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InfoQ Homepage News DockerHub Breach Exposes Usernames, Hashed Passwords, and GitHub Tokens of 5% of Hub Users

DockerHub Breach Exposes Usernames, Hashed Passwords, and GitHub Tokens of 5% of Hub Users

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Docker disclosed one of their Hub databases was hacked and a subset of non-financial data, including usernames, hashed passwords, and GitHub and BitBucket tokens, was stolen.

The number of users affected by the breach amounts to 190,000, or less than 5% of DockerHub users. Docker sent out an email with the usual recommendations to apply in such cases to affected users. Those include changing passwords on DockerHub and any other services that shared them. Additionally, affected users should review their GitHub and BitBucket access logs to make sure no suspect activities took place. To be on the safe side, Docker revoked all GitHub and BitBucket tokens and access keys for affected users, who will thus need to re-authorize their accounts.

To check GitHub security log, you visit your profile Settings page, then choose Security in the left-hand sidebar, which gives you a list of all recent accesses. Similarly for BitBucket, you visit your Account page, then select Audit Log in the sidebar.

As many Hacker News users remarked, a major source of concern is the fact DockerHub linked to GitHub and BitBucket accounts using oAuth, getting full read and write privileges to all repositories under those accounts. In fact, GitHub supports a more fine-grained mechanism to provide privileged access to repos on a individual basis through GitHub Apps, but that mechanism was not used in this case.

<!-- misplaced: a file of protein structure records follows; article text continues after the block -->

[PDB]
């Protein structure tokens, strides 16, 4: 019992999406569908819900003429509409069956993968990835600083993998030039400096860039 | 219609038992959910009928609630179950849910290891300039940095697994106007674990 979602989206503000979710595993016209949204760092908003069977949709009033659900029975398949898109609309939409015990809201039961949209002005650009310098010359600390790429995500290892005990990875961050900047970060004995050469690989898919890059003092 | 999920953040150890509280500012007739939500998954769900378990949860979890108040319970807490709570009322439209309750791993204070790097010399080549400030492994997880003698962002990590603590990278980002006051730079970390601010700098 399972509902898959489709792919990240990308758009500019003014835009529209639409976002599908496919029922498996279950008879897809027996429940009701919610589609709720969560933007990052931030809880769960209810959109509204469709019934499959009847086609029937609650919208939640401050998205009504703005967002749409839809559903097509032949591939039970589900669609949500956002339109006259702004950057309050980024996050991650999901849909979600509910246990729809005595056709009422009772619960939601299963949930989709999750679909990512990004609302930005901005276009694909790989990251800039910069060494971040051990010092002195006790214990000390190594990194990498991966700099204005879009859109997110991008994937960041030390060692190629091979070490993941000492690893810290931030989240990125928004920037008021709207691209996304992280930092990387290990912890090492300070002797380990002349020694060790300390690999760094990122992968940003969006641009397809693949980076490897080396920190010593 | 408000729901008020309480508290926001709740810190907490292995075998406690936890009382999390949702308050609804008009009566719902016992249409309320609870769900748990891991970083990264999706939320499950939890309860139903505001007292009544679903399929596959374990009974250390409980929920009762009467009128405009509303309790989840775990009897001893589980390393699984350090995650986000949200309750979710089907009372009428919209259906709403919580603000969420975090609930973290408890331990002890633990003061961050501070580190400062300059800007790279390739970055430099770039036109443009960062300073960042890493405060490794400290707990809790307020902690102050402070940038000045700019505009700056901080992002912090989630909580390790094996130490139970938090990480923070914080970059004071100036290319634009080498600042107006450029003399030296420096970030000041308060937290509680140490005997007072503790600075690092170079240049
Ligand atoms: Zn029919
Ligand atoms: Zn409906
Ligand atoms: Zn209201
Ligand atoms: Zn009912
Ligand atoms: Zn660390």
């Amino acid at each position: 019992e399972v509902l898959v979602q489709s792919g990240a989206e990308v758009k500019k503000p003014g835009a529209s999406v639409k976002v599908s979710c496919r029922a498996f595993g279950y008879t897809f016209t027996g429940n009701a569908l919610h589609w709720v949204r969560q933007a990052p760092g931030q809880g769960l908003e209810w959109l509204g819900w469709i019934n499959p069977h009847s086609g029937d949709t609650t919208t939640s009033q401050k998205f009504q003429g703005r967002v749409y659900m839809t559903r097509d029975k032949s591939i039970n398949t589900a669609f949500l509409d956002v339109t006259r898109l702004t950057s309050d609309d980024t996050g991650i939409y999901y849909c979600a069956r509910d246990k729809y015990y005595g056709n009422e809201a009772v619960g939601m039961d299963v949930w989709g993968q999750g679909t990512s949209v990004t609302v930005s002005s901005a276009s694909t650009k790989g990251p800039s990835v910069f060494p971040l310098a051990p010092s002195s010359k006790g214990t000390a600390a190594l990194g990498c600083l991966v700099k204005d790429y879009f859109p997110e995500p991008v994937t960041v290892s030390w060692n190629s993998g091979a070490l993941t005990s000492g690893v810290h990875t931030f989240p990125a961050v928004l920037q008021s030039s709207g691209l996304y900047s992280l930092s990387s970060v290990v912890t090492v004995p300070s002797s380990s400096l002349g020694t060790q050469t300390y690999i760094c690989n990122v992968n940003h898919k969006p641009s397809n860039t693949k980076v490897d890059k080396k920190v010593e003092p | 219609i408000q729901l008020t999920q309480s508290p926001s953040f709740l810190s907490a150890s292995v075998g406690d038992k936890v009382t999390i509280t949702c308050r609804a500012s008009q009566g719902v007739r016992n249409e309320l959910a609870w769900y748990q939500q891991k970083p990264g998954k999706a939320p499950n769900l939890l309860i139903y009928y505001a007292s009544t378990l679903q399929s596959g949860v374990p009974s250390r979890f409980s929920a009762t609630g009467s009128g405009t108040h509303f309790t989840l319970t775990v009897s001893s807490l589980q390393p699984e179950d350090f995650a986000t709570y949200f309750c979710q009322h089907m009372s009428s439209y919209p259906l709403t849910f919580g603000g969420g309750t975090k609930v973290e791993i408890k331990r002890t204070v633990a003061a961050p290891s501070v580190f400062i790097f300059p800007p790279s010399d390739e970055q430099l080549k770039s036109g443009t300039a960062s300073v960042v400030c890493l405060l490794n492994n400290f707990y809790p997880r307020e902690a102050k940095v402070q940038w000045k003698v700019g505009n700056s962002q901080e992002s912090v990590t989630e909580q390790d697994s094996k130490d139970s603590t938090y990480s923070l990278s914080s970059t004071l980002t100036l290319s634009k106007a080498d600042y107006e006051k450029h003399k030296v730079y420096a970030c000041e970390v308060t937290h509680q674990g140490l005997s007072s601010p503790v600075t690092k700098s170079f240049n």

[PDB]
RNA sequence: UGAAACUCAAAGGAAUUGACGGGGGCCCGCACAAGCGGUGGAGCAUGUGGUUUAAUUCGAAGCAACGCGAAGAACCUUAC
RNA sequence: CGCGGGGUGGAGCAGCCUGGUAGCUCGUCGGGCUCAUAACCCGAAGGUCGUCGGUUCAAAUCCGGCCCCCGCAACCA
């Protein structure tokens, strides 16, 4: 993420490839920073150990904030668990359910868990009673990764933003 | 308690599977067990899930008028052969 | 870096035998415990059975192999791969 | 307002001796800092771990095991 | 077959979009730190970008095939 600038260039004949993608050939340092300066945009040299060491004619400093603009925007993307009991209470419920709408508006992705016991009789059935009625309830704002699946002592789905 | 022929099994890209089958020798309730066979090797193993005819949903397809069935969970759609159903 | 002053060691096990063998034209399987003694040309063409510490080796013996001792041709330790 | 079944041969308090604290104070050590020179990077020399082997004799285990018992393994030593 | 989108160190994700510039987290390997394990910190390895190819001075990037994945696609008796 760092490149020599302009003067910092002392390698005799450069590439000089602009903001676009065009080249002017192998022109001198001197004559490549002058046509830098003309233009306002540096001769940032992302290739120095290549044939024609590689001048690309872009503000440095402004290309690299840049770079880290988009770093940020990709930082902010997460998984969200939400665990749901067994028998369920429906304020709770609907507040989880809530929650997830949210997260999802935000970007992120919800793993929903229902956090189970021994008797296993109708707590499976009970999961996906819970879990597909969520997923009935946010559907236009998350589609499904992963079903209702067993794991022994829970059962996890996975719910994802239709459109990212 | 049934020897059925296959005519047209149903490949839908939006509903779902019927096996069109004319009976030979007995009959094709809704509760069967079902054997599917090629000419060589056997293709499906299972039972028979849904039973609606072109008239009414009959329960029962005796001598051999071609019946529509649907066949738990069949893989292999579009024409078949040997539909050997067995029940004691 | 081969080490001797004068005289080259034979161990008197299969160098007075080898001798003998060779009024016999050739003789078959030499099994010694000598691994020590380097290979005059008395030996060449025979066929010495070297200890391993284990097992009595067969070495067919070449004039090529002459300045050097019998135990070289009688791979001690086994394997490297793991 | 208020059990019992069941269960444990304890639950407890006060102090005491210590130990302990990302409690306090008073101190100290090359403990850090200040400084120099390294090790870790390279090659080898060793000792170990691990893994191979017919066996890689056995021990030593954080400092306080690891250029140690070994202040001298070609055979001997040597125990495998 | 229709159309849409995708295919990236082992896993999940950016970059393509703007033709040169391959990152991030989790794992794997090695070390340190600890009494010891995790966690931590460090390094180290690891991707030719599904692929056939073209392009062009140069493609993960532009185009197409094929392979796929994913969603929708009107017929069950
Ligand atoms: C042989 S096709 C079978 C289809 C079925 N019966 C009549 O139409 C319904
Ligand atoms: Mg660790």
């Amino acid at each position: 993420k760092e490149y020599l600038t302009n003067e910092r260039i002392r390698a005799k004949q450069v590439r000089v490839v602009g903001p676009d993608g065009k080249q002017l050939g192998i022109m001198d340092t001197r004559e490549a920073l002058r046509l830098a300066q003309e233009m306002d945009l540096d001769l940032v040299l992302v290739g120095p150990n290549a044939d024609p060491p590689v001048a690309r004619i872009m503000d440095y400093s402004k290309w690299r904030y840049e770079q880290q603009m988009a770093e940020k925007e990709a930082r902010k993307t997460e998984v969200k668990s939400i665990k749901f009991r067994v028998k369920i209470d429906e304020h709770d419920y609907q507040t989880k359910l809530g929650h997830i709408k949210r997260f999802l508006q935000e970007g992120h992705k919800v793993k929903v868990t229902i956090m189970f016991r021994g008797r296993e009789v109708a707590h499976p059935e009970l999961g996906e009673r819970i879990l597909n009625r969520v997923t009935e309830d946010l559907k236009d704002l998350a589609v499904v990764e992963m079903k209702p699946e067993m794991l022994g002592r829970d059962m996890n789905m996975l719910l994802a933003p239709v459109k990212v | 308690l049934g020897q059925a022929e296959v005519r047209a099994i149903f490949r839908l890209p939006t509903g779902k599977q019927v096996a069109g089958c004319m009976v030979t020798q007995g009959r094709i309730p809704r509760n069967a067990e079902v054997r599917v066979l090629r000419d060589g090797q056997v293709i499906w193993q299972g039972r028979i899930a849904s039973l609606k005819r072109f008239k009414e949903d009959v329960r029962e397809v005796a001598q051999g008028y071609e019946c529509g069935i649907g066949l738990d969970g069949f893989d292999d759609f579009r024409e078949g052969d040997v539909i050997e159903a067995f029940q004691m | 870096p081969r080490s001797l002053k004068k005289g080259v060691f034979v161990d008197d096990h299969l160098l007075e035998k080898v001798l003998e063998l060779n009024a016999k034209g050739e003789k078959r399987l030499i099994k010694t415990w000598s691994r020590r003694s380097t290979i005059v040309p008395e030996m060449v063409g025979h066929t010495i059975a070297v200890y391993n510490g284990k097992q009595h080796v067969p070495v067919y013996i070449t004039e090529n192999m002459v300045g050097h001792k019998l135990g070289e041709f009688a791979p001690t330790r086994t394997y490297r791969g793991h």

Docker has yet to provide a full post-mortem analysis of the accident, but made clear no official images were impacted. Official images are only a small portion of all images available through DockerHub, though, thus leaving open the possibility that any some images may have been tampered with and potentially injected malware, as Twistlock CTO John Morello wrote.

This raises the general issue of security when using Docker images. One concern raised by several Hacker News readers is the lack of end-to-end cryptographically-secure signing of Docker images. It is true, indeed, that Docker images are immutable and DockerHub enables the use of SHA-256 on their images, but this does not rule out the possibility an attacker could replace some images and modify their checksum in the database. So, each time a developer pulls a new image, they actually have no chance to actually know what they will be getting unless they have some alternative means of ensuring an image is legit. Lacking cryptographic support for image signing, a second-best approach is manually checking an image is legitimate the first time it is downloaded, then sticking with that version by specifying its SHA-256 tag when pulling it:

docker pull ubuntu@sha256:45b23dee08af5e43a7fea6c4cf9c25ccf269ee113168c19722f87876677c5cb2

Speaking of security when using Docker images, ensuring the authenticity of an image is just one piece of the puzzle and you should always check the images your are pulling do not contain any vulnerabilities in key components they require. InfoQ has recently covered the State of Open Source Security Report by security firm Snyk, which contains a thorough analysis of the risks involved in the use of Docker images and a number of best practices to follow. Additionally, do not miss this post by Snyk developer advocate Liran Tal with more details and advice about protecting your Docker images in the aftermath of the data breach.

InfoQ will continue to keep you updated on the consequences of this accident as soon as new information becomes available.

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